DN14 0DN
Office Phone
01405 869194

"Tracing your Scottish ancestors using DNA testing to soon become a reality"
12 June 2007

Glasgow Caledonian University announced in early June 2007 that it is opening a new centre to offer a DNA testing service for people interested in their possible Scottish roots. Many people from the USA, Canada and Australia are descended from settlers who originally came from Scotland, or so they believe because of family stories or traditions. However, proving the link can be difficult.

As John Gow, Director for Forensic Investigation at the University explained, " The new centre will enable people with Scottish ancestors from around the world to be able to come to Scotland and trace their records, and – if they wish – we can determine their DNA profile for them," he said. "We will be able to tell Mr Campbell from New York if he is related to Mr Campbell in Dunoon. We want to promote Glasgow Caledonian University as a centre for Scottish genealogy worldwide," he added.

The forensic centre is not up and running yet – some of the facilities are still being built but the centre will combine genetic profiling technology – DNA analysis – with traditional genealogy research methods to offer a unique service. It will offer people who have identified some links with Scotland to confirm if they are related by blood to Scottish people. The centre also plans to conduct genetic research into the clan system of Scotland, eventually putting together a genetic map that should help people unravel their Celtic roots.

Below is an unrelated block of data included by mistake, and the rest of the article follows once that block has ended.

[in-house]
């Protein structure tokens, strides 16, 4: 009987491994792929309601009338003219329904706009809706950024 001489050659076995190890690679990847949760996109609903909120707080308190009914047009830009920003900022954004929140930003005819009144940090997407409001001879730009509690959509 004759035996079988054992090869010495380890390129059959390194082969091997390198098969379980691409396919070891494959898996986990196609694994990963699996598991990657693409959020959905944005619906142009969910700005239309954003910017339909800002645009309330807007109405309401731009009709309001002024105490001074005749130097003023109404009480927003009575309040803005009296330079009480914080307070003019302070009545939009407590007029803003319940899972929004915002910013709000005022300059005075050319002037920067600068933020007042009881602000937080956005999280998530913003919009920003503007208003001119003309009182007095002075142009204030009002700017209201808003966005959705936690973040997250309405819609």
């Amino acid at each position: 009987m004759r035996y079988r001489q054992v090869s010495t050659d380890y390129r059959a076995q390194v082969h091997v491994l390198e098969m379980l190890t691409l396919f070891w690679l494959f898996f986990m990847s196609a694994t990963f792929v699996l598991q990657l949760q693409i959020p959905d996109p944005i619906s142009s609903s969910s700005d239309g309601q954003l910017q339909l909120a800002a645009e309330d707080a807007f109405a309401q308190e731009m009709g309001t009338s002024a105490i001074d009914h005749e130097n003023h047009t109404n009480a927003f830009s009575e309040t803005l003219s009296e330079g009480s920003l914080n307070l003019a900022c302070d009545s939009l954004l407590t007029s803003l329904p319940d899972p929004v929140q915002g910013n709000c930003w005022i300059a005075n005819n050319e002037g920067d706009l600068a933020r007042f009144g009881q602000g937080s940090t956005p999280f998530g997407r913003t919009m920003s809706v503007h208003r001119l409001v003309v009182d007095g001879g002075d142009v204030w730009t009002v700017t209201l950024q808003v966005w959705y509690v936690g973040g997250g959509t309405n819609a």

DNA analysis may be complicated, but getting a sample to test couldn’t be easier – it’s a painless mouthswab. A Y-chromosome test is then used to define male lineage, while mitochondrial DNA profiling can be used to help trace the maternal line (mitochondrial DNA is only passed from a mother to her offspring).

The service is likely to cost around £60 per person, depending on the test. Several clan societies in America, including the Campbells and the Beatties, have already expressed interest in the work of the centre and it is anticipated that it could boost ancestral tourism in the area.

July 11, 2007:
Story about the Glasgow DNA lab in a .pdf file, for
an online Alumni magazine at the Glasgow Caledonian University.
Mostly the same info as other recent DNA press releases, it's
published specially for their "alumni and friends."